COVID-19 Impact on Parvo
Although Parvo has medically nothing to do with COVID-19 cases of parvo have been on the rise in the United States since the start of the pandemic. “There was a surge in adoption and purchase of puppies (affectionately referred to as “COVID puppies’ ‘). The pandemic also affected the caseload and appointment availability at veterinary clinics nationwide, making it challenging for new owners to receive timely appointments” explained Dr. Robertson. Unfortunately, it was this increase in puppies being adopted and a difficulty getting vet appointments for scheduling vaccinations which is believed to have played a significant role on the increase in parvo cases seen in 2020. Dr. Spencer advised also that the lockdowns which kept people away from each other also actually may have put dogs and puppies more at risk. With so many new pet adoptions during COVID, we had a lot of “under-vaccinated” animals out there. In addition, pet owners were also out walking their dogs much more than ever since there was not much else to do during the pandemic.”
Preventing Parvo is key to keeping your puppy or dog safe. Although puppies are most at risk of contracting parvo, “Any unvaccinated dog is susceptible” reminds Dr. Spencer. The primary way you can protect your dog from developing Parvo is to make sure they are fully vaccinated as puppies, and that you keep your dog’s vaccinations current through adulthood. “The parvo vaccine is extremely effective, but your pup must have the full series to be protected” advises Dr. Spencer.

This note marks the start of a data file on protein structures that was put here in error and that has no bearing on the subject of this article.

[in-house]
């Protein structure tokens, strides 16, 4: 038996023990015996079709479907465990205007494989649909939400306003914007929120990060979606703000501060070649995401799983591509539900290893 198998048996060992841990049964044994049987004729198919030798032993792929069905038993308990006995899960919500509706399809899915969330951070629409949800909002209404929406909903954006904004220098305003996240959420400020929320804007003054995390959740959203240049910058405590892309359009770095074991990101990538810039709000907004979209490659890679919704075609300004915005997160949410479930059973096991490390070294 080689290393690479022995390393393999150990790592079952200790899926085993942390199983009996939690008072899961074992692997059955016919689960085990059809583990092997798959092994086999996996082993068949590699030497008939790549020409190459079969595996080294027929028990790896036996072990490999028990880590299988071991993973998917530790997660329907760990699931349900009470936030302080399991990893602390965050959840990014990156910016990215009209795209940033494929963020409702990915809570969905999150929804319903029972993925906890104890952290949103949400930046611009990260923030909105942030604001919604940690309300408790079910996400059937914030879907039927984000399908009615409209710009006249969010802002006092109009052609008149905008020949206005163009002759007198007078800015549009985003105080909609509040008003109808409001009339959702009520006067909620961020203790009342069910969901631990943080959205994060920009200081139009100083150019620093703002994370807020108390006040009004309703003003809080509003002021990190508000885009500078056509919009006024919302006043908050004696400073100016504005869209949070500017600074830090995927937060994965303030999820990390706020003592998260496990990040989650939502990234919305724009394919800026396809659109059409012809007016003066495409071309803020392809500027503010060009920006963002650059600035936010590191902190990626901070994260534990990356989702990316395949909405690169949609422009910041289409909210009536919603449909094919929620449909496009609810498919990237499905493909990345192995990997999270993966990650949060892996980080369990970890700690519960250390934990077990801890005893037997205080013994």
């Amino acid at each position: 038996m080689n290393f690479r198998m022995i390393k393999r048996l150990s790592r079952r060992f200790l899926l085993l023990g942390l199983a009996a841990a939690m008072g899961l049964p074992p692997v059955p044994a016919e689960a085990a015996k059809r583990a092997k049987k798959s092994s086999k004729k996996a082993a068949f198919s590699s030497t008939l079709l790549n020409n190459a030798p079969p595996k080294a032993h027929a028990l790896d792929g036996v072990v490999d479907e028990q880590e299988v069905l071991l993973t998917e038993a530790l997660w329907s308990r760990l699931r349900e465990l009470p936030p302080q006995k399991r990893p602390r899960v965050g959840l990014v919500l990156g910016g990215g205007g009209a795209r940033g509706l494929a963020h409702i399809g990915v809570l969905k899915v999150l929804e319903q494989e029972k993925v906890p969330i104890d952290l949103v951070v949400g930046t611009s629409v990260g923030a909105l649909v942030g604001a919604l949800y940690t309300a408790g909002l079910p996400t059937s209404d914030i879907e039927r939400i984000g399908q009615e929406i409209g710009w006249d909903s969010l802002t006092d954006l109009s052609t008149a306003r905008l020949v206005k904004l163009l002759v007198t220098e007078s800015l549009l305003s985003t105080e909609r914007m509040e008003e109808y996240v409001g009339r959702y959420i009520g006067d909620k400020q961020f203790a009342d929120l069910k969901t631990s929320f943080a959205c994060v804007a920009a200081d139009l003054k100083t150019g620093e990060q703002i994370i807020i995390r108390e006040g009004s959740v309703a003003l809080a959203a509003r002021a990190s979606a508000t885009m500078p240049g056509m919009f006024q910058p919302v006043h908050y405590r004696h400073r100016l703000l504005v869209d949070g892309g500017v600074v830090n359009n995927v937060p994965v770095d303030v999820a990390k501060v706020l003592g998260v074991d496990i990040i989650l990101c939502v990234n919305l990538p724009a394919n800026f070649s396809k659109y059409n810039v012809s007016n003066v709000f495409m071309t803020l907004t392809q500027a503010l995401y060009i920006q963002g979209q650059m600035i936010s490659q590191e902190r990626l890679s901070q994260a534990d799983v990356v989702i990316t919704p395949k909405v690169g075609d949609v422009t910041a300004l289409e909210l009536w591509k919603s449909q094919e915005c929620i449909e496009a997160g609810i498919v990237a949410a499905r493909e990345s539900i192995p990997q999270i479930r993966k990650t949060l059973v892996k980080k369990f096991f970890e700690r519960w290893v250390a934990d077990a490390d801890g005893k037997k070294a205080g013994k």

If you bring a new puppy home, make sure to get a copy of the vaccination records from your breeder or rescue/shelter. Know that even though your puppy has had some vaccines they will likely need more in just a couple of weeks and keeping your puppy safe requires close attention to that vaccination schedule. “Puppies can start receiving their vaccines at 6 weeks of age. The vaccine schedule should be continued every 2-4 weeks until the puppy reaches at least 16 weeks of age, per the AAHA vaccination guidelines. Adult dogs should also be vaccinated at 1 year of age and then every 1 or 3 years, depending upon the vaccine used by your veterinarian” explained Dr. Robertson.
Dogs and puppies who contract Parvo become very sick. “The virus works by attacking rapidly dividing cells. The intestinal lining and bone marrow are most commonly affected. Dogs will often develop severe and often bloody diarrhea, and vomiting. The resulting severe dehydration quickly becomes life-threatening. Damage to the bone marrow causes very low white blood cell levels, which increases risk for secondary infection and sepsis.” explained Dr. Robertson. First signs to watch for include lethargic behavior, refusal to eat, vomiting, and diarrhea. Seek veterinary care immediately if your puppy becomes sick, or if you believe your dog or puppy may have been exposed to Parvo.